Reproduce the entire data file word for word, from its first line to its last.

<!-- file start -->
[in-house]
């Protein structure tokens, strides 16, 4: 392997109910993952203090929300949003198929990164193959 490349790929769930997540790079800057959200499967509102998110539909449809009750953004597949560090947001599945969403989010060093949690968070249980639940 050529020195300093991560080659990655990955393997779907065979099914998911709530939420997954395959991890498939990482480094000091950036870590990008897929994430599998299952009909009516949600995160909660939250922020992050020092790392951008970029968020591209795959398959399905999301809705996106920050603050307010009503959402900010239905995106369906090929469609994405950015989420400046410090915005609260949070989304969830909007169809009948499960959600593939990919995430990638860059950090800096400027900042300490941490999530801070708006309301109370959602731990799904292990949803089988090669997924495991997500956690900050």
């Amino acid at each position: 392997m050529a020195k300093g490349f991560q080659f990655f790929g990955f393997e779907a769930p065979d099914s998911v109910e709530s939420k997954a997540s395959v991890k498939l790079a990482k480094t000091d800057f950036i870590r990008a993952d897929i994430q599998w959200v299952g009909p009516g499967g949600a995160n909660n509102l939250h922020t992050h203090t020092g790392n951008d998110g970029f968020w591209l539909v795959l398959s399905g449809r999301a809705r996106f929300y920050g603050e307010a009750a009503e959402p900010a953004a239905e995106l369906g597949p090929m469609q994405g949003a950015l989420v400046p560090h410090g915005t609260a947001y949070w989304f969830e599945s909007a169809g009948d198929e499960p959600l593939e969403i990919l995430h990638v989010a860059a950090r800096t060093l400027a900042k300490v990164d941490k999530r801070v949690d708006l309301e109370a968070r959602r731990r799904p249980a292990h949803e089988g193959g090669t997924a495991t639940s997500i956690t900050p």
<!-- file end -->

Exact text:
[in-house]
């Protein structure tokens, strides 16, 4: 392997109910993952203090929300949003198929990164193959 490349790929769930997540790079800057959200499967509102998110539909449809009750953004597949560090947001599945969403989010060093949690968070249980639940 050529020195300093991560080659990655990955393997779907065979099914998911709530939420997954395959991890498939990482480094000091950036870590990008897929994430599998299952009909009516949600995160909660939250922020992050020092790392951008970029968020591209795959398959399905999301809705996106920050603050307010009503959402900010239905995106369906090929469609994405950015989420400046410090915005609260949070989304969830909007169809009948499960959600593939990919995430990638860059950090800096400027900042300490941490999530801070708006309301109370959602731990799904292990949803089988090669997924495991997500956690900050």
């Amino acid at each position: 392997m050529a020195k300093g490349f991560q080659f990655f790929g990955f393997e779907a769930p065979d099914s998911v109910e709530s939420k997954a997540s395959v991890k498939l790079a990482k480094t000091d800057f950036i870590r990008a993952d897929i994430q599998w959200v299952g009909p009516g499967g949600a995160n909660n509102l939250h922020t992050h203090t020092g790392n951008d998110g970029f968020w591209l539909v795959l398959s399905g449809r999301a809705r996106f929300y920050g603050e307010a009750a009503e959402p900010a953004a239905e995106l369906g597949p090929m469609q994405g949003a950015l989420v400046p560090h410090g915005t609260a947001y949070w989304f969830e599945s909007a169809g009948d198929e499960p959600l593939e969403i990919l995430h990638v989010a860059a950090r800096t060093l400027a900042k300490v990164d941490k999530r801070v949690d708006l309301e109370a968070r959602r731990r799904p249980a292990h949803e089988g193959g090669t997924a495991t639940s997500i956690t900050p």